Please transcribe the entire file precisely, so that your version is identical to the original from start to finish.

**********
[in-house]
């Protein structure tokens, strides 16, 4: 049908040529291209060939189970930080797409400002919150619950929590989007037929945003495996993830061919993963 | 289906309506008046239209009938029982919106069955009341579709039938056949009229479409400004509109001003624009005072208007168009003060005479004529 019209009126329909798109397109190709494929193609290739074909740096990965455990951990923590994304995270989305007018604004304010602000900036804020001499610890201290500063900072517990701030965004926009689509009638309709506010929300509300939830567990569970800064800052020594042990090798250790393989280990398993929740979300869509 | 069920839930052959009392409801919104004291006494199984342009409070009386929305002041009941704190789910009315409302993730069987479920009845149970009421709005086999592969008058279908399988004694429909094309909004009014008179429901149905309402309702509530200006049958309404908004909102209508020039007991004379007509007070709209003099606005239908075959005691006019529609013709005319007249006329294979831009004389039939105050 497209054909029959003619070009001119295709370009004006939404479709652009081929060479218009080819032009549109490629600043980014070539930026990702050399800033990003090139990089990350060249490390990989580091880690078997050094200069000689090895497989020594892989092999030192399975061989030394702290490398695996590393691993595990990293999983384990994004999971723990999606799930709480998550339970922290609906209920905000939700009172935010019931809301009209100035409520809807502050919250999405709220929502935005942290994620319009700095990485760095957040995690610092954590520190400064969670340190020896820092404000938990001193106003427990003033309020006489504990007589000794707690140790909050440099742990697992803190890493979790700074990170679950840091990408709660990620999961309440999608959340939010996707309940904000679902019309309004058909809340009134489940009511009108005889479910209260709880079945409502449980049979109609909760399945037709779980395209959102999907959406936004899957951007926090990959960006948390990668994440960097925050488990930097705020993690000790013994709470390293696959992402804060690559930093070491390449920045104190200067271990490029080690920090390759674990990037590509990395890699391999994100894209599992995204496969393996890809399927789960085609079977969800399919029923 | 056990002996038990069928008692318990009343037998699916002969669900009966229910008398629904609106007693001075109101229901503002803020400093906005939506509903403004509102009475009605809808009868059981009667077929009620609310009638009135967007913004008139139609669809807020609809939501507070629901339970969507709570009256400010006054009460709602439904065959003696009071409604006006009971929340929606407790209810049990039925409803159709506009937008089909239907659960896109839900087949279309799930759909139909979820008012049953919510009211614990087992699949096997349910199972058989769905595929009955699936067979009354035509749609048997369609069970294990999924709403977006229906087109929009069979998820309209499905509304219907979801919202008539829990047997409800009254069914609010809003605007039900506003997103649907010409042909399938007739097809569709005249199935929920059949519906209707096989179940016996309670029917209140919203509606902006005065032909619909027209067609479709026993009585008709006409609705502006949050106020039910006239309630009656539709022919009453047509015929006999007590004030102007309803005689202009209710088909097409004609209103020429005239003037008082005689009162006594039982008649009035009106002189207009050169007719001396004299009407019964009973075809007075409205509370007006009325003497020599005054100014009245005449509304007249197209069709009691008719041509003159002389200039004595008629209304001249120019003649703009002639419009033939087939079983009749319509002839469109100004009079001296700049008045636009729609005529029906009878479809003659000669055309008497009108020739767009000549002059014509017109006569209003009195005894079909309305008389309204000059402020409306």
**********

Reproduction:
[in-house]
């Protein structure tokens, strides 16, 4: 049908040529291209060939189970930080797409400002919150619950929590989007037929945003495996993830061919993963 | 289906309506008046239209009938029982919106069955009341579709039938056949009229479409400004509109001003624009005072208007168009003060005479004529 019209009126329909798109397109190709494929193609290739074909740096990965455990951990923590994304995270989305007018604004304010602000900036804020001499610890201290500063900072517990701030965004926009689509009638309709506010929300509300939830567990569970800064800052020594042990090798250790393989280990398993929740979300869509 | 069920839930052959009392409801919104004291006494199984342009409070009386929305002041009941704190789910009315409302993730069987479920009845149970009421709005086999592969008058279908399988004694429909094309909004009014008179429901149905309402309702509530200006049958309404908004909102209508020039007991004379007509007070709209003099606005239908075959005691006019529609013709005319007249006329294979831009004389039939105050 497209054909029959003619070009001119295709370009004006939404479709652009081929060479218009080819032009549109490629600043980014070539930026990702050399800033990003090139990089990350060249490390990989580091880690078997050094200069000689090895497989020594892989092999030192399975061989030394702290490398695996590393691993595990990293999983384990994004999971723990999606799930709480998550339970922290609906209920905000939700009172935010019931809301009209100035409520809807502050919250999405709220929502935005942290994620319009700095990485760095957040995690610092954590520190400064969670340190020896820092404000938990001193106003427990003033309020006489504990007589000794707690140790909050440099742990697992803190890493979790700074990170679950840091990408709660990620999961309440999608959340939010996707309940904000679902019309309004058909809340009134489940009511009108005889479910209260709880079945409502449980049979109609909760399945037709779980395209959102999907959406936004899957951007926090990959960006948390990668994440960097925050488990930097705020993690000790013994709470390293696959992402804060690559930093070491390449920045104190200067271990490029080690920090390759674990990037590509990395890699391999994100894209599992995204496969393996890809399927789960085609079977969800399919029923 | 056990002996038990069928008692318990009343037998699916002969669900009966229910008398629904609106007693001075109101229901503002803020400093906005939506509903403004509102009475009605809808009868059981009667077929009620609310009638009135967007913004008139139609669809807020609809939501507070629901339970969507709570009256400010006054009460709602439904065959003696009071409604006006009971929340929606407790209810049990039925409803159709506009937008089909239907659960896109839900087949279309799930759909139909979820008012049953919510009211614990087992699949096997349910199972058989769905595929009955699936067979009354035509749609048997369609069970294990999924709403977006229906087109929009069979998820309209499905509304219907979801919202008539829990047997409800009254069914609010809003605007039900506003997103649907010409042909399938007739097809569709005249199935929920059949519906209707096989179940016996309670029917209140919203509606902006005065032909619909027209067609479709026993009585008709006409609705502006949050106020039910006239309630009656539709022919009453047509015929006999007590004030102007309803005689202009209710088909097409004609209103020429005239003037008082005689009162006594039982008649009035009106002189207009050169007719001396004299009407019964009973075809007075409205509370007006009325003497020599005054100014009245005449509304007249197209069709009691008719041509003159002389200039004595008629209304001249120019003649703009002639419009033939087939079983009749319509002839469109100004009079001296700049008045636009729609005529029906009878479809003659000669055309008497009108020739767009000549002059014509017109006569209003009195005894079909309305008389309204000059402020409306």